When was the last time you opened your toilet tank? Did you know the average person may only look inside the toilet tank when there is something wrong with the flushing mechanism?
Because the tank always holds water, it can be a breeding ground for mold, mildew, and bacteria. Even though the tank has a lid, the mold and mildew flush through the bowl and can enter into the air of the home. Is that something you want to be breathing?
If the toilet water splashes outside the bowl, that mold and mildew could go virtually anywhere. No one wants that either.
That’s why it is a good idea to clean your toilet tank about once per month. Because the components of the toilet can be sensitive to certain chemicals, products, and cleaning methods, however, there are some specific items and methods to use that will protect the toilet while removing the potentially dangerous items.
If There Is Not Much Build-up, Do This
If you have opened your toilet tank and it seems reasonably clean, then your chore is going to be fairly simple. Take a non-scratch scrubbing sponge, use a non-toxic cleaning solution, and then scrub the sides of the toilet tank. Even standard dish soap could be used for this cleaning chore.
For tough spots, try using your toilet brush if the sponge isn’t able to remove it. As you clean, take care not to impact the chains and tubes that are located within the toilet tank.
Once you’ve finished cleaning, flush the toilet a couple of times to ensure your soap or cleaning solution has been rinsed from the tank.
For Moderate Cleaning, Follow These Steps
You may find that there are lines of green within your toilet tank. There could be some calcium or line deposits in there. It could be bad enough that the water seems to be discolored.
In this situation, you’ll want to turn off the water supply to the toilet. Then flush it so the water is removed from the tank. Use a wet/dry vacuum to remove any lingering water. Then take white vinegar and apply it directly to the problem areas. Allow the vinegar to sit for 5-10 minutes and then scrub.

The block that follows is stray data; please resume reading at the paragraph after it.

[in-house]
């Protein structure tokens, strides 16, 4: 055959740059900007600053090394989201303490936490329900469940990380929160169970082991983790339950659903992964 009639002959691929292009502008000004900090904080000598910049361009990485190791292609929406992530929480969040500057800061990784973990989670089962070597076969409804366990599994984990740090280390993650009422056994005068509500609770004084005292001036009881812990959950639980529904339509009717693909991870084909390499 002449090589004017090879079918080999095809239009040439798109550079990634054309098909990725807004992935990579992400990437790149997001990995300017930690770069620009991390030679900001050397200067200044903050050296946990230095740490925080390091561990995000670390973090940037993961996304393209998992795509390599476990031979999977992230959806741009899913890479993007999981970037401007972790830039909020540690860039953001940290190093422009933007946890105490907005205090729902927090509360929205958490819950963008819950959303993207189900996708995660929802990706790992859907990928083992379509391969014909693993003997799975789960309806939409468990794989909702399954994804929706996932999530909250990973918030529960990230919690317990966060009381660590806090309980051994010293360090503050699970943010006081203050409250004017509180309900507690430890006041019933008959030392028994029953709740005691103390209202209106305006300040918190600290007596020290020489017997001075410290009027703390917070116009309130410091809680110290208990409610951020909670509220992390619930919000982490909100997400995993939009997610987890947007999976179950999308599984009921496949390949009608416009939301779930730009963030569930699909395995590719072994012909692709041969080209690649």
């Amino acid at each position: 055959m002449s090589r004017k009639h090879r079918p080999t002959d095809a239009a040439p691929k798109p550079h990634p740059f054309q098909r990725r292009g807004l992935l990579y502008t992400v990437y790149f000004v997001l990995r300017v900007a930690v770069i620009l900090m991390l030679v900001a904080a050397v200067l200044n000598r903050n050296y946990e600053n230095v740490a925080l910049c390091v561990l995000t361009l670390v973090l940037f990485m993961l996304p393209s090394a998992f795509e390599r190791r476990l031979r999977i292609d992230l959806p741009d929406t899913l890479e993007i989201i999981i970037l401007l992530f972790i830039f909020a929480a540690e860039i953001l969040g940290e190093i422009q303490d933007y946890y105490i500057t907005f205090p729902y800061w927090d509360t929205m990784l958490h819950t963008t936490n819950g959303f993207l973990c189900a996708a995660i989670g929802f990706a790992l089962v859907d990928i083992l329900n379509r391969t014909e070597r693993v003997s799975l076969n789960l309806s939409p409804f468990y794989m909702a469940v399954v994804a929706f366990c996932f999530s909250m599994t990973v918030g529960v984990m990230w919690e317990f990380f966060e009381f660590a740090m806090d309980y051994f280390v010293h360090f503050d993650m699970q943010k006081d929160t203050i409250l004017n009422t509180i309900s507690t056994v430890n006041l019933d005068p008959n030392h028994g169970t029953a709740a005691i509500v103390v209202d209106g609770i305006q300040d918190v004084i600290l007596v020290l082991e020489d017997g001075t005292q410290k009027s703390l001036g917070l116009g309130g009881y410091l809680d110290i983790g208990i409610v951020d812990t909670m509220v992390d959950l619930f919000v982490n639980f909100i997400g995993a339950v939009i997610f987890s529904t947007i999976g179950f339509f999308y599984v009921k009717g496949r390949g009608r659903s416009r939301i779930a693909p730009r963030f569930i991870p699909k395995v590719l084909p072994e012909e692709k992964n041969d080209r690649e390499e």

You may need to apply the vinegar solution 2-5 times, depending on the severity of the stains and deposits.
Bleach is an alternative product that can be used as well. Don’t mix the two together. Either use vinegar or use bleach, but not both.
The advantage of using vinegar over bleach is that there are fewer risks to the rubber interior components of the toilet. If you do feel like bleach is your best option, do your best to avoid getting any on the flapper, valves, or gaskets within the toilet.
For Heaving Cleaning, You’ll Need to Do This
If you can’t remember the last time your toilet tank was cleaned and the buildup levels would be described as “bad,” then some pre-cleaning is a good idea. Purchase an automatic toilet cleaning system that goes into your toilet tank. These cleaners have several different designs. Some used tablets that you drop into the tank. Some, like NeverScrub, connect directly to the components of the toilet.
Allow the automatic cleaner to work for a week or two. Some are rated to work for up to 3 months, but you don’t need to wait that long.
Then get in there and follow the moderate cleaning steps for the tank. Make sure that if you use bleach that it won’t interact with the cleaning agents from the automatic cleaner that you’ve been using. Bleach, when combined with ammonia, will create toxic vapors and is extremely dangerous.
When the toilet tank requires heavy cleaning, it will not usually achieve an “acceptable” level of clean for several cleanings. If it took more than a year for the tank to build-up a high level of residue, it will take a few weeks to restore the interior to a properly clean state.
What You Should Not Use When Cleaning a Toilet Tank
Although it may be tempting, do not use wire brushes or anything else that could scratch the interior ceramic of the toilet. You will get the junk of the sides of the toilet tank, but you’ll damage the surface at the same time. That will make future cleaning attempts more difficult to complete.
The toilet tank is often overlooked when performing household chores. With these simple techniques, the tank doesn’t need to be a home for mold, mildew, or bacteria any more.